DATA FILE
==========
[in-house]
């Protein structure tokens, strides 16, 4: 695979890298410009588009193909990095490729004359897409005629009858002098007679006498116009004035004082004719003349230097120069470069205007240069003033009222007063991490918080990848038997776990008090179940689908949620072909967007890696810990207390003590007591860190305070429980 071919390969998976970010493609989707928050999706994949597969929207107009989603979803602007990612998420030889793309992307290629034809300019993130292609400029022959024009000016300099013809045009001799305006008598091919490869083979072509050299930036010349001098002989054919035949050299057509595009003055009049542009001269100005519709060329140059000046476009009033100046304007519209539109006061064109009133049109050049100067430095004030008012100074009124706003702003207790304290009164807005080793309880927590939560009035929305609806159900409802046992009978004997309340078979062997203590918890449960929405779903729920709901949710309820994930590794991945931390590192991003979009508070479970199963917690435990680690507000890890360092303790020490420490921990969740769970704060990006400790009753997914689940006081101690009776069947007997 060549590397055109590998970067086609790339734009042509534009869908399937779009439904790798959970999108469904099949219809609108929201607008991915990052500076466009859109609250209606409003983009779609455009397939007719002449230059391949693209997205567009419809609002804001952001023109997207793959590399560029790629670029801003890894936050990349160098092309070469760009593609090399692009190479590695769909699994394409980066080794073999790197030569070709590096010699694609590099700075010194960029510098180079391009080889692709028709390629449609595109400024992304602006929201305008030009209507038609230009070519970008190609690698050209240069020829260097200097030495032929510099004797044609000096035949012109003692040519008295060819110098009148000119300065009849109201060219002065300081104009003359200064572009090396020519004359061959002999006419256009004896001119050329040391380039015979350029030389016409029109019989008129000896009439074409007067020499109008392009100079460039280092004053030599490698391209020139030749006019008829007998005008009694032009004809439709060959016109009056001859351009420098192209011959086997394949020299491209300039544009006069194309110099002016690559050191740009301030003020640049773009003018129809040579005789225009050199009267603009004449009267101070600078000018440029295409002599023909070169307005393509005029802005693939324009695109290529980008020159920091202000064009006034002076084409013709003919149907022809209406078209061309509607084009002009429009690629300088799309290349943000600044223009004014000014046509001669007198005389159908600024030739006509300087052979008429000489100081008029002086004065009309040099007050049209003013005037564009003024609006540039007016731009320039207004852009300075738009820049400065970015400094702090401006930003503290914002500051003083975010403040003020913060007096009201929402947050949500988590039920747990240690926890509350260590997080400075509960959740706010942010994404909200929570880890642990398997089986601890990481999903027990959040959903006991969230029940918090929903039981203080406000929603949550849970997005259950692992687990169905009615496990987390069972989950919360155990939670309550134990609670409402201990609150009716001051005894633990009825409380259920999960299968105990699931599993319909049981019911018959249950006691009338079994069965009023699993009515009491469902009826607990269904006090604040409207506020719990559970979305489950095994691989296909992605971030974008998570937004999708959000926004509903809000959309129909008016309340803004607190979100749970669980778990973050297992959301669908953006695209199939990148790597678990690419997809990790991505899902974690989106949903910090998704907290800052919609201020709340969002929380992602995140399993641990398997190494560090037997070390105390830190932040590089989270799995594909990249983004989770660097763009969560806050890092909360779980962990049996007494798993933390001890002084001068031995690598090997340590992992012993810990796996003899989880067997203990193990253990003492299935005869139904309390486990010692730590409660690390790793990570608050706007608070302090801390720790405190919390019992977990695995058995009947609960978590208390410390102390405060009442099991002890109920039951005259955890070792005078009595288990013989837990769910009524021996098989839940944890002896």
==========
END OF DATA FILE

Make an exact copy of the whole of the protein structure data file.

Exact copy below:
[in-house]
């Protein structure tokens, strides 16, 4: 695979890298410009588009193909990095490729004359897409005629009858002098007679006498116009004035004082004719003349230097120069470069205007240069003033009222007063991490918080990848038997776990008090179940689908949620072909967007890696810990207390003590007591860190305070429980 071919390969998976970010493609989707928050999706994949597969929207107009989603979803602007990612998420030889793309992307290629034809300019993130292609400029022959024009000016300099013809045009001799305006008598091919490869083979072509050299930036010349001098002989054919035949050299057509595009003055009049542009001269100005519709060329140059000046476009009033100046304007519209539109006061064109009133049109050049100067430095004030008012100074009124706003702003207790304290009164807005080793309880927590939560009035929305609806159900409802046992009978004997309340078979062997203590918890449960929405779903729920709901949710309820994930590794991945931390590192991003979009508070479970199963917690435990680690507000890890360092303790020490420490921990969740769970704060990006400790009753997914689940006081101690009776069947007997 060549590397055109590998970067086609790339734009042509534009869908399937779009439904790798959970999108469904099949219809609108929201607008991915990052500076466009859109609250209606409003983009779609455009397939007719002449230059391949693209997205567009419809609002804001952001023109997207793959590399560029790629670029801003890894936050990349160098092309070469760009593609090399692009190479590695769909699994394409980066080794073999790197030569070709590096010699694609590099700075010194960029510098180079391009080889692709028709390629449609595109400024992304602006929201305008030009209507038609230009070519970008190609690698050209240069020829260097200097030495032929510099004797044609000096035949012109003692040519008295060819110098009148000119300065009849109201060219002065300081104009003359200064572009090396020519004359061959002999006419256009004896001119050329040391380039015979350029030389016409029109019989008129000896009439074409007067020499109008392009100079460039280092004053030599490698391209020139030749006019008829007998005008009694032009004809439709060959016109009056001859351009420098192209011959086997394949020299491209300039544009006069194309110099002016690559050191740009301030003020640049773009003018129809040579005789225009050199009267603009004449009267101070600078000018440029295409002599023909070169307005393509005029802005693939324009695109290529980008020159920091202000064009006034002076084409013709003919149907022809209406078209061309509607084009002009429009690629300088799309290349943000600044223009004014000014046509001669007198005389159908600024030739006509300087052979008429000489100081008029002086004065009309040099007050049209003013005037564009003024609006540039007016731009320039207004852009300075738009820049400065970015400094702090401006930003503290914002500051003083975010403040003020913060007096009201929402947050949500988590039920747990240690926890509350260590997080400075509960959740706010942010994404909200929570880890642990398997089986601890990481999903027990959040959903006991969230029940918090929903039981203080406000929603949550849970997005259950692992687990169905009615496990987390069972989950919360155990939670309550134990609670409402201990609150009716001051005894633990009825409380259920999960299968105990699931599993319909049981019911018959249950006691009338079994069965009023699993009515009491469902009826607990269904006090604040409207506020719990559970979305489950095994691989296909992605971030974008998570937004999708959000926004509903809000959309129909008016309340803004607190979100749970669980778990973050297992959301669908953006695209199939990148790597678990690419997809990790991505899902974690989106949903910090998704907290800052919609201020709340969002929380992602995140399993641990398997190494560090037997070390105390830190932040590089989270799995594909990249983004989770660097763009969560806050890092909360779980962990049996007494798993933390001890002084001068031995690598090997340590992992012993810990796996003899989880067997203990193990253990003492299935005869139904309390486990010692730590409660690390790793990570608050706007608070302090801390720790405190919390019992977990695995058995009947609960978590208390410390102390405060009442099991002890109920039951005259955890070792005078009595288990013989837990769910009524021996098989839940944890002896």